During the normal workup cycle in early January 2003, while preparing for a June 2003 deployment, the BEAR ACES answered the call once again and steamed to the Mediterranean onboard USS THEODORE ROOSEVELT (CVN-71) in support of the escalating situation that would eventually develop into Operation IRAQI FREEDOM. Once again, the BEAR ACES, along with CVW-8 and the USS THEODORE ROOSEVELT (CVN-71) Carrier Strike Group proved to be the right instrument at the right time in history to answer the call of the nation. The skilled professionals of the BEAR ACES providing Airborne Early Warning and Command/Control for the carrier strike group and the strike assets attacking Iraqi targets and led U.S. efforts to displace a despotic regime.

Beginning another normal workup cycle in October 2004, VAW-124 honed their skills for their second deployment in support of Operation IRAQI FREEDOM. VAW-124 departed Norfolk in September 2005 to support Operation SEA DRAGON THREE in the Arabian Gulf. During their six and a half month deployment, VAW-124 provided Airborne Early Warning and Command/Control for CVW-8 and the THEODORE ROOSEVELT (CVN-71) Carrier Strike Group. During the deployment, the dedicated men and women of VAW-124 proved their mettle by helping ensure maritime security environment and continued to lead from the front in the war on terror.

In September 2008 VAW-124 deployed onboard THEODORE ROOSEVELT (CVN-71). During this deployment the BEAR ACES provided Airborne Early Warning and Command/Control for CVW-8 in support of Operation Enduring Freedom. Over the course of 7 months the BEAR ACES ensured Coalition forces successfully and effectively transited Afghanistan Joint Operation Area as well as providing necessary airborne command and control to conduct missions for coalition forces on the ground. Bear Ace air intercept controllers also participated in Exercise Neon Falcon, a joint military training exercise between the U.S. Navy and Bahraini Air Force and in Exercise Eastern Angler, a joint military training exercise between the U.S. Navy and Qatari Air Force. The BEAR ACES conducted over 400 sorties flying over 2000 flight hours and over 800 traps onboard the USS Theodore Roosevelt (CVN-71). The Bear Aces were also awarded the CNO Safety “S” on April 13, 2009.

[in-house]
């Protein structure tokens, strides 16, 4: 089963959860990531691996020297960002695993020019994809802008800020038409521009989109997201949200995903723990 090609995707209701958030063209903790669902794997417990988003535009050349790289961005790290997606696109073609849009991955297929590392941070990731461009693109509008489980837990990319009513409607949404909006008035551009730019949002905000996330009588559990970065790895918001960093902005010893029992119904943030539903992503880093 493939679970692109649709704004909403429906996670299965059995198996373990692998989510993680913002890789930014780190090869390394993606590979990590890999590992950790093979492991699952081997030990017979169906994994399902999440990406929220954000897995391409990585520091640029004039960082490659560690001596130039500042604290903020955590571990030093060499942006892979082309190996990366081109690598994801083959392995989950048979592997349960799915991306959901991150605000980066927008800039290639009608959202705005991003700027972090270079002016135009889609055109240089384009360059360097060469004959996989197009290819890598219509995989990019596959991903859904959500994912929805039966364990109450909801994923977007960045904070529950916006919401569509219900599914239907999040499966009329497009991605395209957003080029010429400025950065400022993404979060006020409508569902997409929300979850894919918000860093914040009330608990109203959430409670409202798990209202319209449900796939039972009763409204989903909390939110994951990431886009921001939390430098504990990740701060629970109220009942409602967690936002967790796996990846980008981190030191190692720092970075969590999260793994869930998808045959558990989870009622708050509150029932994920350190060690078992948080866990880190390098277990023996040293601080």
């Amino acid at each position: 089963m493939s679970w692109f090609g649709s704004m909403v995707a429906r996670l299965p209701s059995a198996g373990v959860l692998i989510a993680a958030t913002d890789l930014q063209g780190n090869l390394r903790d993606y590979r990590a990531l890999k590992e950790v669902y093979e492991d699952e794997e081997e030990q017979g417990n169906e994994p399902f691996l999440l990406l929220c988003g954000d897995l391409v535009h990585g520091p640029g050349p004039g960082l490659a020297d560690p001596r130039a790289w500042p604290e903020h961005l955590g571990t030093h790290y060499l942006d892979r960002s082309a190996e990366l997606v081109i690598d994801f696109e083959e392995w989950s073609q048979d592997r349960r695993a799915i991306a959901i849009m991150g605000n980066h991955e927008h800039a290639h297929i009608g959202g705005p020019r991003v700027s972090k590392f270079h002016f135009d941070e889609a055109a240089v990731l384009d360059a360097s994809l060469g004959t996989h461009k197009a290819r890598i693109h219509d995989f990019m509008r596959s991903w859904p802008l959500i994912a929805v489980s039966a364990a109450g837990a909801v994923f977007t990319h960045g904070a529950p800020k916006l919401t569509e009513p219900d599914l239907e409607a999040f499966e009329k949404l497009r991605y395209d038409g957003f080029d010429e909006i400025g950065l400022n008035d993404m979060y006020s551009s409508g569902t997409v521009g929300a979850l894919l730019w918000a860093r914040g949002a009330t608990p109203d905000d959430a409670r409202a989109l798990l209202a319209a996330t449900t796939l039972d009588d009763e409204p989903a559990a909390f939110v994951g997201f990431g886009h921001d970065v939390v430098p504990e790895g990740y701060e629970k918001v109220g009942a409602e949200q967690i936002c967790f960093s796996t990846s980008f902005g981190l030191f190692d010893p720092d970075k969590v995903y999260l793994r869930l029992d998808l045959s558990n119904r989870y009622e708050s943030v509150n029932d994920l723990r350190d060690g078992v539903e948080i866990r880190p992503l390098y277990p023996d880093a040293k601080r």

In May of 2009, the BEAR ACES received an outstanding grade of 90% on the Aircraft Material Condition Inspection 90%. In a continuation of their superior performance, in the September Unit Evaluation they were recommended for an Outstanding, and scored far above rest of the fleet E-2 squadrons.

The year 2011 would once again allow the BEAR ACES to prove themselves on a combat deployment. This time the BEAR ACES would be onboard the USS GEORGE H.W. BUSH (CVN-77) for her maiden deployment. During the deployment, the BEAR ACES provided the Carrier Strike Group TWO with Command and Control and Airborne Early Warning in support of Exercise Saxon Warrior, Joint Task Force Horn of Africa and Operations ENDURING FREEDOM and NEW DAWN. In addition to combat operations, the BEAR ACES supported Exercise Nautical Artist by sending a detachment of their aircrew to Saudi Arabia. Over the course of 7 months, the BEAR ACES successfully and effectively supported Coalition Forces as they transited the Afghanistan Joint Operation Area while providing necessary Airborne Command and Control in support of Coalition Forces on the ground. The BEAR ACES also facilitated the drawdown of coalition forces in Iraq. During this deployment, the BEAR ACES completed 552 sorties and 2,643 mishap-free flight hours. In recognition of their unrelenting perseverance throughout the year, the BEAR ACES received the 2011 Battle “E”, 2011 COMACLOGWING East Coast Top Hook Award and the 2011 Blue “M”.

In preparing for the next deployment, the BEAR ACES will continue to honor their storied past and hone their war-fighting skills to execute commander's intent through dominant command and control, leveraging the speed, agility and lethality of joint and combined forces to shape the battle space to our advantage and swiftly defeat any foe.